Bennitt was determined to do his part by maintaining a strong devotion to the Union cause and a desire for a vigorous prosecution of the war. Although he longed to return to his family, a sense of duty and responsibility kept him at the front: "unless our country is saved there is no assurance to any of the enjoyment of home." "Give us war however in preference to a dishonorable peace," Bennitt urged. "Let the fight go on till treason shall be fully punished, and the cause of the rebellion"--Slavery--"shall no more find a supporter or an apologist in America," he wrote his wife. "Much as I love you, I feel that it is proper for me to remain as I am so long as the prospect of usefulness is greater here than elsewhere" (p. 119).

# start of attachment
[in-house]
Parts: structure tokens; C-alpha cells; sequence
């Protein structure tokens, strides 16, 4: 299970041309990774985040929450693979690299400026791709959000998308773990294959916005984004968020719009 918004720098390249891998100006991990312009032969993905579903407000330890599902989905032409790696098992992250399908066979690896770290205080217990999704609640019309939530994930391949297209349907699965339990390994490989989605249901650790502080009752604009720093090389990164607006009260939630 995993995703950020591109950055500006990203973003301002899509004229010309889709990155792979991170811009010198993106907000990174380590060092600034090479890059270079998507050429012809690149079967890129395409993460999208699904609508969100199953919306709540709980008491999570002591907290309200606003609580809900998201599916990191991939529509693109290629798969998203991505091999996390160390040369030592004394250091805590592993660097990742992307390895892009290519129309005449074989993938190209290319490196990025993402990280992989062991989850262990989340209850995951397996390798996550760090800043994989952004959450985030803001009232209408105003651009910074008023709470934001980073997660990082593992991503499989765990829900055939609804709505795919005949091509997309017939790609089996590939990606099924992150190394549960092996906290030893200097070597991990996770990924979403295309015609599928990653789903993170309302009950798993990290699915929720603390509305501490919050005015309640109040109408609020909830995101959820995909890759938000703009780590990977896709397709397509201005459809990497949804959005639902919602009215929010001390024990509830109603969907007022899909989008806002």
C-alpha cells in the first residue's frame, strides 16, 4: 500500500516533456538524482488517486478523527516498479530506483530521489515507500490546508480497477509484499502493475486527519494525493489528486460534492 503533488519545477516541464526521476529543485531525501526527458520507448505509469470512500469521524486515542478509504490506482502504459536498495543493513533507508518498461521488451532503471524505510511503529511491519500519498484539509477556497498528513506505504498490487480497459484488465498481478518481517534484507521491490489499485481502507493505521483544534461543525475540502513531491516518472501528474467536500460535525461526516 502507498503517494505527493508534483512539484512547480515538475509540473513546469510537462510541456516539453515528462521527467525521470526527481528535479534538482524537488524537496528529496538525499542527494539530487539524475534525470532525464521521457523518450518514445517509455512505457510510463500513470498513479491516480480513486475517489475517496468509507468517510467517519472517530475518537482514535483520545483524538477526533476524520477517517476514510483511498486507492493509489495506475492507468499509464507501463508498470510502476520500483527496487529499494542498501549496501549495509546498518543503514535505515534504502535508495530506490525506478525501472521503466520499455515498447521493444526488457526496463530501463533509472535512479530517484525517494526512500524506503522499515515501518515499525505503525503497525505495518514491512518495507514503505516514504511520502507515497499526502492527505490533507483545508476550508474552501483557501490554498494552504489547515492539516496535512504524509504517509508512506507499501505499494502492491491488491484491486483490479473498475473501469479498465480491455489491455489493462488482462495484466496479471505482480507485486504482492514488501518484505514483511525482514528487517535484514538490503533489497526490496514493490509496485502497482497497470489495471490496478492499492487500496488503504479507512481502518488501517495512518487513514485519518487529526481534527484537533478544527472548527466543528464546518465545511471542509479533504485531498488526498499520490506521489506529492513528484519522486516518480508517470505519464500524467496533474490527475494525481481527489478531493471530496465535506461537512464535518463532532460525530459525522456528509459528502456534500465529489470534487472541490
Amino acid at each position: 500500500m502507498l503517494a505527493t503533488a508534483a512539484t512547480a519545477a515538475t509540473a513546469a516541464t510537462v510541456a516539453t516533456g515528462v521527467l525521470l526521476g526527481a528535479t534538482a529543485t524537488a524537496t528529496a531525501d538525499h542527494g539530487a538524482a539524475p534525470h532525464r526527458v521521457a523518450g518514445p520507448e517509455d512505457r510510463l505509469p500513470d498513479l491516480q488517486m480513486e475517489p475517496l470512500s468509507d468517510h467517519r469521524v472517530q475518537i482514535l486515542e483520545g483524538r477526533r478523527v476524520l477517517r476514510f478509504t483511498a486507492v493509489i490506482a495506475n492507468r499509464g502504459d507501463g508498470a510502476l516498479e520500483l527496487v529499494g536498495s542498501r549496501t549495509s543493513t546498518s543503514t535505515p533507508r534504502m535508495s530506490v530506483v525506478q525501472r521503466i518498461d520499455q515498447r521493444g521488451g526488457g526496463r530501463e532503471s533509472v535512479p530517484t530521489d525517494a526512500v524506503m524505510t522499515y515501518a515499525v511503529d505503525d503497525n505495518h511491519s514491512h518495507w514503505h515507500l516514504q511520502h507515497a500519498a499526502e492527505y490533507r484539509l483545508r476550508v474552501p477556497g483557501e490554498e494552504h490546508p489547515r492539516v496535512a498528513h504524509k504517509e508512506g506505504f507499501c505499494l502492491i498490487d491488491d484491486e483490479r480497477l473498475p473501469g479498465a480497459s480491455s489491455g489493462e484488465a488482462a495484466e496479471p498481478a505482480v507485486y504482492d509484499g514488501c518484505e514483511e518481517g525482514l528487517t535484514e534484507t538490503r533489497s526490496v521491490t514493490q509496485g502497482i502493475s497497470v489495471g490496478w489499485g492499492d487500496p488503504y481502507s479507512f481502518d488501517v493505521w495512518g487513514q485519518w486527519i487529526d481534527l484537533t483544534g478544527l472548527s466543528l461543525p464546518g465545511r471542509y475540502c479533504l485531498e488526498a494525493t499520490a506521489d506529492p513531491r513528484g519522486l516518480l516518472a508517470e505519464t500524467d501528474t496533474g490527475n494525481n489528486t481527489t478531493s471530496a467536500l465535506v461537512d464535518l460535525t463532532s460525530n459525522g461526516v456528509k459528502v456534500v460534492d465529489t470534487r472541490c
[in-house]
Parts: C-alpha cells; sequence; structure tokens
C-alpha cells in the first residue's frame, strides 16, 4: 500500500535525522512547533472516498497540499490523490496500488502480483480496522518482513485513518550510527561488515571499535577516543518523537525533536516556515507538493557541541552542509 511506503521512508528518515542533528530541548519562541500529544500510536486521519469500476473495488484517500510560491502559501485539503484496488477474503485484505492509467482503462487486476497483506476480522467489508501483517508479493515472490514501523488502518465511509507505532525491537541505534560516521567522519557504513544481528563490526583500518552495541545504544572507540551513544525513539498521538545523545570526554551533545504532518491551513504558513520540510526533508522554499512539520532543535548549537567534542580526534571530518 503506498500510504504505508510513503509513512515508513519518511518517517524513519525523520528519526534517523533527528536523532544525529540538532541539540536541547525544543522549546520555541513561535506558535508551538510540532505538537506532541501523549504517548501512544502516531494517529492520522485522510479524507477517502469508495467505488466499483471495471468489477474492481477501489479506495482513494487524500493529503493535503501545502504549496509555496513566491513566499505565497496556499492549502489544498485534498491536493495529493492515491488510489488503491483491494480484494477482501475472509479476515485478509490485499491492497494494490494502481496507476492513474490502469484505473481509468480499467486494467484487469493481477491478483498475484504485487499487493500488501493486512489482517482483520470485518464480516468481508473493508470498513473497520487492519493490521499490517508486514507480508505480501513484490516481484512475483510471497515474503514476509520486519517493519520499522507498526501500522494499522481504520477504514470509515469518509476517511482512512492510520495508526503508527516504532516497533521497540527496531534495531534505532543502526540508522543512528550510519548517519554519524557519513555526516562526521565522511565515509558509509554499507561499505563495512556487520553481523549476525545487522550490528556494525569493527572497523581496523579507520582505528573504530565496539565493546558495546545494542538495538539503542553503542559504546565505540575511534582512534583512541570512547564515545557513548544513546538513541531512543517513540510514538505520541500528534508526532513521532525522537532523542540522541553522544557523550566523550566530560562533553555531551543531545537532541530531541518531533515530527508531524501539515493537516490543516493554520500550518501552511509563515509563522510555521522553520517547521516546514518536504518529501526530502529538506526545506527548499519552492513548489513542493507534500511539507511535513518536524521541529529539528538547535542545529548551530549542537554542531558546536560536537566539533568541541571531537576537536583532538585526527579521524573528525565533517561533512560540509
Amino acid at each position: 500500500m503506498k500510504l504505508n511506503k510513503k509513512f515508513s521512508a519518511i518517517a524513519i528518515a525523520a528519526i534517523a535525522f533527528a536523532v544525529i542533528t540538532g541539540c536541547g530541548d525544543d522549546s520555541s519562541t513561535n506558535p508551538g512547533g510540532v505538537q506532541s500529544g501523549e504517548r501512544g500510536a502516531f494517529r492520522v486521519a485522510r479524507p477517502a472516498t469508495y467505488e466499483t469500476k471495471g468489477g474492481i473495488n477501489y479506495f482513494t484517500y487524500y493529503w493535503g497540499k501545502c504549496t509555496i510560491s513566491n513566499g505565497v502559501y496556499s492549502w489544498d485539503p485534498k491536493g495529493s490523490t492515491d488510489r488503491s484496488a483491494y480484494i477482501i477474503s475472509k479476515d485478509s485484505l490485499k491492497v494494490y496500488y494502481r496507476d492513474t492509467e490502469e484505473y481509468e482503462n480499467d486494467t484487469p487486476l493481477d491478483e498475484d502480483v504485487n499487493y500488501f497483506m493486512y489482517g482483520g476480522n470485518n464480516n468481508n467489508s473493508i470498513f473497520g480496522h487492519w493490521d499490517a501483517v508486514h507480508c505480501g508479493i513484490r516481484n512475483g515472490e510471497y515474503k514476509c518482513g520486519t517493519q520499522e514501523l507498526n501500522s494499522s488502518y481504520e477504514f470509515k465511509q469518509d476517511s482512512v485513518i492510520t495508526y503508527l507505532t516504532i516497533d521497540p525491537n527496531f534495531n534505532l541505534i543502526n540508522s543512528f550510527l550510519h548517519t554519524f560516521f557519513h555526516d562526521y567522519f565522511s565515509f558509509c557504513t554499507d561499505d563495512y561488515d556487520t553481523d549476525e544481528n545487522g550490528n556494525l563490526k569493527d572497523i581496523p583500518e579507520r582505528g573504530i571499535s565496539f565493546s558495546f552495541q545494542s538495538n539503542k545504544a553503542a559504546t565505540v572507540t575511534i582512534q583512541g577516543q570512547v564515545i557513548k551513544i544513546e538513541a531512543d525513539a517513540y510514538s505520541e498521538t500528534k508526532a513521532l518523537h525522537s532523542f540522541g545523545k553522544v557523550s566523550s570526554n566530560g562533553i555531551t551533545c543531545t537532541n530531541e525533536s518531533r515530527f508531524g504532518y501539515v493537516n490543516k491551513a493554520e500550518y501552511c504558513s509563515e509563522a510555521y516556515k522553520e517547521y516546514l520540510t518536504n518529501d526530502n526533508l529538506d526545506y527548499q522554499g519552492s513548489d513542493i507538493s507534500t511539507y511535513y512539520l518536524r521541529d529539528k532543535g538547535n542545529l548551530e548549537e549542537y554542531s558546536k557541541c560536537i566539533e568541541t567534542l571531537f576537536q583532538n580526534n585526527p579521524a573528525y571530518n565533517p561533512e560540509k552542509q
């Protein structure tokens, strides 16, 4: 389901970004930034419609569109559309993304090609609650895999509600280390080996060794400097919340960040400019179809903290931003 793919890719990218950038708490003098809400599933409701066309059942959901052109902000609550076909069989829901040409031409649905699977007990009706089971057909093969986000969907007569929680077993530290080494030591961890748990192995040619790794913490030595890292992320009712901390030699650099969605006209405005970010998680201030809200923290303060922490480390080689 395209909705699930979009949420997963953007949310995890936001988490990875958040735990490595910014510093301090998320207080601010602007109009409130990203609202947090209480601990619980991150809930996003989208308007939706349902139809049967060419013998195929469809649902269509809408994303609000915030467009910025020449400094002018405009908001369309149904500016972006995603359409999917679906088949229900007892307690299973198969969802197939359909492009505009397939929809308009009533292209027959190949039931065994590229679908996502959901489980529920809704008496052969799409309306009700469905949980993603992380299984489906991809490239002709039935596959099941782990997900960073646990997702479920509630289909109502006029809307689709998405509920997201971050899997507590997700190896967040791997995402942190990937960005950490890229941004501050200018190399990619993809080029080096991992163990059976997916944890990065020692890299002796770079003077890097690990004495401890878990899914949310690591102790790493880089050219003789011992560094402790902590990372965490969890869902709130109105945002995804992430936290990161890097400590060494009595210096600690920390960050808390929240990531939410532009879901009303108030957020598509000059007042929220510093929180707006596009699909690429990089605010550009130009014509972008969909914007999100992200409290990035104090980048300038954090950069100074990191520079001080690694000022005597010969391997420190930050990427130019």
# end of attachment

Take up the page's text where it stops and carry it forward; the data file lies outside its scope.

Like other Union soldiers, Bennitt also came to believe that the war was about much more than enslaved African Americans, however. "This is a great war of principal for the whole world. The spirit of oppression is arrayed against freedom," he argued. "All the world looks on to see the result. It is not the question of negro or African slavery simply--but a question of Slavery in the abstract. Shall one man enslave, buy & sell & do what he pleases with his fellow man, without reference to his rights & the world look on and permit it--or shall evil men be taught that every man of whatever race or nation has God-given, inalienable rights that must be respected. Copperheads at home know nothing of what they speak when they talk about this be a 'war for the niggers.' It is a war for the maintenance of the principle of justice & right" (p. 181).